Tag Archives: spreadsheet

Make a Google Form in 5 Minutes

I was once sitting in an meeting of the Gaming Special Interest Group at a CALICO Conference (I mention these details because this is a great group within a great organization — check them out) when we got to the point in the agenda where we needed to collect the names and email addresses of everyone in the group.

Rather than passing around a pen and a pad of paper, I whipped up a Google Form on my iPad and passed that around instead. Not only was it so quick and easy that I had the form created and the information collected before the end of the 30-minute meeting, but I didn’t have to try to decipher anyone’s handwriting in order to get their email address.

The simplest Google Forms look like online surveys.  As the form is completed, the answers are uploaded to a Google Spreadsheet. And, like all of the different types of Google documents in Google Drive, the form and the spreadsheet can be made public, private, or unlisted and multiple collaborators can be given various levels of access from owning to editing to viewing.  Of course, private information entered into the form is still archived by Google.  If your institution, like mine, has protocols involving what information can and can’t be stored in the cloud, you may want to investigate those before using these tools.

If you’ve never created a Google Form, take a look at the above video for a 5-minute walkthough.  Then open Google Drive, sign up for a free Google account (or sign in if you already have one) and create your form.  It’s easier than you think.

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Crowdsourcing Meta-Resources

A Google Spreadsheet of TED Talks.

A Google Spreadsheet of TED Talks.

I came across a blog post on The History Teacher’s Attic which organized TED Talks by educational discipline and haven’t been able to stop thinking about it.  The interesting part is that the post is based on a Google Docs Spreadsheet containing information on every TED Talk through July 29, 2009.  The thing I like most about this post is the potential in this spreadsheet.

Johnny Lee's TED Talk introduces his $50 interactive whiteboard.

Johnny Lee's TED Talk.

First, most TED Talks are fascinating (Johnny Lee’s talk introduced the world to the Wii-based $50 interactive whiteboard) and authentic audio resources for advanced ESL students.  Having one central resource with overviews of all talks, is very useful for an ESL teacher.

Second, Google Docs can be very useful tools for collaboration.  Because they are cloud-based, anyone can access and edit documents via a web browser.  By opening up the document for anyone to edit, the work of compiling all of the information can be distributed to many people.  For example, this list of educators on Twitter spreadsheet was crowdsourced, meaning many people did a little bit of work to build what is a pretty extensive list.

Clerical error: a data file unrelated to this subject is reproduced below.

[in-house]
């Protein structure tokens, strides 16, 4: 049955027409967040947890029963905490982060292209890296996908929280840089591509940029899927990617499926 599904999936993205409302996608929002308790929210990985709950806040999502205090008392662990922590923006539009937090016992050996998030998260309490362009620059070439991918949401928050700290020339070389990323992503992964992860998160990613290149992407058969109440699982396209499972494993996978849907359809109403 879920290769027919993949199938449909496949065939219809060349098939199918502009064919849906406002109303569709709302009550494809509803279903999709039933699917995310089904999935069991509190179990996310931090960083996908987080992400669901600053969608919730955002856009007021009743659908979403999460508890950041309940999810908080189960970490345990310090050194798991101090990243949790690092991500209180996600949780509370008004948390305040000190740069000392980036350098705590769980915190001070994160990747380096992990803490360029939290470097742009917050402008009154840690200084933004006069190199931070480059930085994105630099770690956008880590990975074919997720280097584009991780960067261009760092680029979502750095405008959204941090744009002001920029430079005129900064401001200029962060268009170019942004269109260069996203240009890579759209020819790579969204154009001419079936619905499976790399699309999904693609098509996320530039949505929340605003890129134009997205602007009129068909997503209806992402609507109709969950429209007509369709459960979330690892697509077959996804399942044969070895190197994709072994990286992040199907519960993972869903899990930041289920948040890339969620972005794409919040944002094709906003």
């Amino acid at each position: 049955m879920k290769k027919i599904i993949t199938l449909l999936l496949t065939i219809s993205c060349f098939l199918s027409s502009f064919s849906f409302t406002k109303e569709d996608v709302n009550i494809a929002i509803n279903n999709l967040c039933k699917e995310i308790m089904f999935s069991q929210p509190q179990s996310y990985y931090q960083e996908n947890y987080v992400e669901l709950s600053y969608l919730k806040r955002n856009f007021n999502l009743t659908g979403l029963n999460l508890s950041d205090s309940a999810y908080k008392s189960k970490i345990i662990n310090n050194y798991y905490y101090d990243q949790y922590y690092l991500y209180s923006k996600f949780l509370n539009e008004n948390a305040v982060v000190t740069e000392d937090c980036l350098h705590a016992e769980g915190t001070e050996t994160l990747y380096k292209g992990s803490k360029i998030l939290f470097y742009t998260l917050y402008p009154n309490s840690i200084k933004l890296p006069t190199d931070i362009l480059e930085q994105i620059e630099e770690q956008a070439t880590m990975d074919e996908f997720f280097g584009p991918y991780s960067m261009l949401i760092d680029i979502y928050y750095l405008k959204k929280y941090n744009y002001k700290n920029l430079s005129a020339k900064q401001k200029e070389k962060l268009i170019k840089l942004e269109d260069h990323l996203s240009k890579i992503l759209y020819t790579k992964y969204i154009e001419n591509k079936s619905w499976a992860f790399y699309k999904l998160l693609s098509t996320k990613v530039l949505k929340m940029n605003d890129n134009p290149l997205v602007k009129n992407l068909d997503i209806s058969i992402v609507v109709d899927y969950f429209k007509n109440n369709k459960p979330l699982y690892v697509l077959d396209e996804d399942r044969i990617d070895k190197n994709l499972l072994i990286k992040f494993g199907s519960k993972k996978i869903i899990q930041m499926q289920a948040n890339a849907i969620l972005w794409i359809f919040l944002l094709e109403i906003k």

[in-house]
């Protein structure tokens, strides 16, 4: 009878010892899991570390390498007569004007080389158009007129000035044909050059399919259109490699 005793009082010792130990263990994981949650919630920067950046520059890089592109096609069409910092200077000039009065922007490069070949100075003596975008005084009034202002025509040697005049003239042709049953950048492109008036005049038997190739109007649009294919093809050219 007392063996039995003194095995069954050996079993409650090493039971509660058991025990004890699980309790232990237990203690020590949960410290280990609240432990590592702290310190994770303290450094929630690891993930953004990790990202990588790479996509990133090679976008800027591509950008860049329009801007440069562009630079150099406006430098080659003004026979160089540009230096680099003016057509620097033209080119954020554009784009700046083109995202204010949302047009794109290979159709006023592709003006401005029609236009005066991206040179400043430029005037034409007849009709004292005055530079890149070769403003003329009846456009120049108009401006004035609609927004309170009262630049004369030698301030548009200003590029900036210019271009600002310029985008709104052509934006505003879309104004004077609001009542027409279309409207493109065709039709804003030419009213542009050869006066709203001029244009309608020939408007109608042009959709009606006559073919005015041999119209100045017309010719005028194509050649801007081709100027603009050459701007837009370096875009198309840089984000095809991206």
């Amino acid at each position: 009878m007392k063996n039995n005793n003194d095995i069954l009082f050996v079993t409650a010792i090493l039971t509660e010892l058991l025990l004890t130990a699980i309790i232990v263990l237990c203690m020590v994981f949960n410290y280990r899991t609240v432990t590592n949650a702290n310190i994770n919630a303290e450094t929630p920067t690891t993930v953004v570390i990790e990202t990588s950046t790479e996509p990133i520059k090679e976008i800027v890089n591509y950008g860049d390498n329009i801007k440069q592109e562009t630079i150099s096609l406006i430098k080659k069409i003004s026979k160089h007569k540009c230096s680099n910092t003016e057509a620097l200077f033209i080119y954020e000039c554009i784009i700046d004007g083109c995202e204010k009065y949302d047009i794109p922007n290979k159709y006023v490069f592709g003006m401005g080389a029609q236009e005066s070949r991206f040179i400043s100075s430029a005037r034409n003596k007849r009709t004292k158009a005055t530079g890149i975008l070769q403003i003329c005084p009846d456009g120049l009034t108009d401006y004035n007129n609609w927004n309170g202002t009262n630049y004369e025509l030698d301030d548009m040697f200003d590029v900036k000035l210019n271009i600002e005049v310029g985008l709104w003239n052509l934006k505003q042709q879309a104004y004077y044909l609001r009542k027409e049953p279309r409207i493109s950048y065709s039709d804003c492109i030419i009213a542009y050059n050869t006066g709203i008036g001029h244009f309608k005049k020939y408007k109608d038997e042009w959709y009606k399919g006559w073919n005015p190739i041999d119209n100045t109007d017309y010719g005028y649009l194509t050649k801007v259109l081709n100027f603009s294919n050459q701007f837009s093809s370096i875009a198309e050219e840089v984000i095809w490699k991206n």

The US Presidents mashup.

A mashup of US Presidents.

And once the spreadsheet has enough information, it can be mashed up in useful new ways.  For example, this mashup, created using MIT’s Exhibit, makes the information in the TED Talks Google Docs spreadsheet sortable and searchable.  Other examples include Flags of the World, which combines flag images from Wikipedia and a Google Map, and US presidents, which includes a timeline, map, images, and facts about each president such as religion and political party.

So, at this point, I’m ready to begin the new project of collecting and compiling some of my favorite resources into larger, crowdsourced, mashable meta-resources.  I’m going to start with a wide-open Google Docs spreadsheet, and then try my hand at different mashups.  But, before I begin, here are some questions I’m trying to answer.  (Feel free to supply your answers by commenting on this post.)

This American Life has great audio.

This American Life has great audio.

First, what resource(s) should be compiled?  TED Talks seem to be relatively well covered, but how about a similar resource for This American Life episodes, stories from The Moth live storytelling events, YouTube videos (EDU or otherwise), or other resources?  Should the meta-resource be targeted to ESL / EFL teachers or all educators?  And finally, what information should be included?  A link to the resource, the title, duration and a synopsis are obvious details, but what else?  Maybe keywords or tags as a way to organize them, the goegraphic location of where the story takes place, a warning system for language or content not appropriate for the classroom, and links to related resources in case students want to explore particular topics further.

So, consider this a call to action.  I’m going to solicit lots of feedback and then begin.  Once underway, I’m going to solicit more help.  With a little crowdsourcing, we can grow some really interesting and useful resources.


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